Learning to Push Back Against a Toxic Boss

Photo by Nsey Benajah on Unsplash

Yet another article about a catastrophic boss has reignited my years-long PTSD as an employee on the receiving end of outrageously bad behavior in the workplace. This time, the champion emotional abuser being called out is Sharon Waxman, founded and CEO of The Wrap. The Daily Beast quotes several traumatized employees who report she “often had screaming outbursts at employees, engaged in demeaning behavior, and berated employees for dealing with family emergencies during work hours…”. “You couldn’t stop her. You had to let her yell and scream.”

Before Waxman, there was Senator Amy Klobuchar, who once berated a staff member in public for not having brought a fork so the Senator could eat on the go. So she used a comb and then asked the staffer to clean it. Former aides say she’s not just demanding but “dehumanizing.” No wonder her staff turnover is notably high.

Bad bosses are so legion that Mother Jones recently published a series about them, noting that “all bad bosses are essentially the same sort of asshole. They dominate your life in one way or another, and they fight like hell to preserve their privilege to do so.”

I don’t know whether I was born under the wrong star or used to wear a “kick me” sign that only my bosses could read, but for some reason, I had more than my share of supervisors — women and men alike — who behaved terrifyingly irrationally. There was the man who brought me (then in my mid-twenties) into a conference room, closed the door, and proceeded to scream at me for ten minutes at the top of his lungs. (I shouldn’t have to state that I did nothing to deserve the tirade.) Or the supervisor whose anger was so out of control that he slammed a phone down over and over in front of me, until the thing nearly broke apart. Or the managing editor (a woman) who viciously gaslighted me every day, telling me I was not a good writer, and all I did was make mistakes. (I won several press awards on that job.) Worst of all, perhaps, was the federal department head who criticized me constantly in a loud, edgy voice, found fault with everything I did, yelled at me behind closed doors, and accused me of lying about an important matter. (I wasn’t.)

I could almost believe that bad bosses go to Bad Boss School to learn the most effective techniques for terrorizing everyone in the organization below them in the power hierarchy. Sharon Waxman’s modus operandi is eerily similar to most of my bad bosses. The Jekyll and Hyde personality. The tantrums. The public humiliations.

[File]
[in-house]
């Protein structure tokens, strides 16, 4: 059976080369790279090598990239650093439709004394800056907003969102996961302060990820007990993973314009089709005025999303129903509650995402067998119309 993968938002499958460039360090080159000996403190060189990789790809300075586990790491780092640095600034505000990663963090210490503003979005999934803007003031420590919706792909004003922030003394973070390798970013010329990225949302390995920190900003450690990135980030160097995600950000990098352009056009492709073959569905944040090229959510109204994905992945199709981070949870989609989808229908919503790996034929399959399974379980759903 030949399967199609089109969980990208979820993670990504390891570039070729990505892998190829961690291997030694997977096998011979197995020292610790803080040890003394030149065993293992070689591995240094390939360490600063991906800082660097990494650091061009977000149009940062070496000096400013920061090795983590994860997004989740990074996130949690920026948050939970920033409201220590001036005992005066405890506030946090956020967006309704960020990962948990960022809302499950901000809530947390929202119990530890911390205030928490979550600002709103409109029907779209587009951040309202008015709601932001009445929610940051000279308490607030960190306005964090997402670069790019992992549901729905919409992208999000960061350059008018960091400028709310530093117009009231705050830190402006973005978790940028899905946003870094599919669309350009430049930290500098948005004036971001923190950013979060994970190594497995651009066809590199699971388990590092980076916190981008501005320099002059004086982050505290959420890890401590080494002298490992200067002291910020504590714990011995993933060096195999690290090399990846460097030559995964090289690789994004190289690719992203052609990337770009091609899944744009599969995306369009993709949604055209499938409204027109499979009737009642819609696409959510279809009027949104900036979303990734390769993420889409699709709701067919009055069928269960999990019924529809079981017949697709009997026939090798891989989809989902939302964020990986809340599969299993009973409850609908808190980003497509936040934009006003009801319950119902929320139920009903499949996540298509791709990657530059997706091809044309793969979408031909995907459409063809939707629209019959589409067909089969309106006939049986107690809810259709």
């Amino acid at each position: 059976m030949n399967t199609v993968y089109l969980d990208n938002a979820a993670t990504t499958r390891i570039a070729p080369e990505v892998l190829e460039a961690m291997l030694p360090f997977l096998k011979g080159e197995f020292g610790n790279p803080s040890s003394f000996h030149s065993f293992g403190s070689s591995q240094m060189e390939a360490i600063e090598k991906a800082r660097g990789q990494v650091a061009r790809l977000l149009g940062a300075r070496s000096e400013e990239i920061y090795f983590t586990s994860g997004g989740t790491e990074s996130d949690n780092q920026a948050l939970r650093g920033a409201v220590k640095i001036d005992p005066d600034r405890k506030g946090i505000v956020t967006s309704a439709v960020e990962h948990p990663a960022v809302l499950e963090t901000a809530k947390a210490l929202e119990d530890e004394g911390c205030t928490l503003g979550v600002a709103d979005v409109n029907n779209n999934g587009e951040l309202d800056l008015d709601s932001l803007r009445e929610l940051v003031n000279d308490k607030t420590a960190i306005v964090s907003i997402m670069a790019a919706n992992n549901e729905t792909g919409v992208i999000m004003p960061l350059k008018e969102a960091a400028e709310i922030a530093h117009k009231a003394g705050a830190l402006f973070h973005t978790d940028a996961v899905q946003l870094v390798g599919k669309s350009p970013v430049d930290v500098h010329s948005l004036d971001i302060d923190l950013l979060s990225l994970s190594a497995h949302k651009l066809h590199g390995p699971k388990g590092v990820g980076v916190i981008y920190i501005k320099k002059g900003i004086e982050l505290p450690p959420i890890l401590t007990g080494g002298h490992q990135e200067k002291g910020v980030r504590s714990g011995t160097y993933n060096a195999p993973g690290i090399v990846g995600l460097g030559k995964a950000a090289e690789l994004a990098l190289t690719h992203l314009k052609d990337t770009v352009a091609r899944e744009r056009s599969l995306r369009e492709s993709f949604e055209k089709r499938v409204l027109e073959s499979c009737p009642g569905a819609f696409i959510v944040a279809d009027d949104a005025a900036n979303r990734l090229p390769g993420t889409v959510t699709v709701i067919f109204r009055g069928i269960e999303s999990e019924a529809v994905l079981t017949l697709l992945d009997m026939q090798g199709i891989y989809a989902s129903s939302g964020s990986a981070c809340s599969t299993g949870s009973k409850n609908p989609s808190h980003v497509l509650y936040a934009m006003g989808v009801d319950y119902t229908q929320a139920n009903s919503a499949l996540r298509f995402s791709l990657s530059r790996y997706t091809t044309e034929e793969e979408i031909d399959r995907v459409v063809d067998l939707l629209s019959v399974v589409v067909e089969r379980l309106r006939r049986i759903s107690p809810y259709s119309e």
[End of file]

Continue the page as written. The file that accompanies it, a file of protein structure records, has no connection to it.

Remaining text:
What’s wrong with these people?!

I confess I did not develop adequate coping skills, despite repeated exposure to these emotional abusers. I often found myself shaking and filled with unexpressed anger that was reflected in insomnia, loss of appetite, and PTSD-like repetitive thoughts. I replayed upsetting encounters over and over in my head, wishing I’d had the courage to fight back. I went to work feeling worthless, demoralized, and beaten down, which is funny, because I won more than one award for outstanding performance.

Actually, I’m ashamed now, years later, that I did not fight back. I did not stick up for myself as much as I should have. I don’t especially admire conflict-avoiders, but must admit I am one, or I sure was on the job. I blamed myself, at least in part, for not finding a way to build a healthy working relationship with these bosses, even though they were the serial abusers — with all the power.

If I could give advice to my younger self in these situations, or to anyone suffering workplace abuse right now, I’d make the following points.

First, if you are subject to a pattern of emotional abuse by a boss, document in writing each incident after it happens. Write down as much detail as you can recall, including who said what and where the incident took place. This is not a “cure,” but the information may be help you defend your perspective to HR or others later on. I’m fairly sure the abuser will not remember the details. They’re all up in their feelings, not necessarily thinking clearly.

Second, remember that you are not the problem; your boss is the problem. You can’t fix them, but you have a right to confront them in a professional manner. So let your boss know during or soon after a bad interaction that what they said, and how they said it, is not okay. The boss may or may not take this feedback seriously, but you need to say it. I never did, and I deeply regret it.

Third, if your workplace is toxic for any reason, look aggressively for another job. Find someone else in the organization besides your boss to serve as an ally and a reference. You may feel so demoralized that you doubt anyone else wants to hire you. Set that voice aside. Your bad boss doesn’t define your worth. And you can’t be expected to do your best work in a toxic environment. Get out, as soon as you can.

These days, I don’t work for anybody else. And I find that I’m an excellent boss: tolerant, respectful, and encouraging. I wouldn’t want it any other way.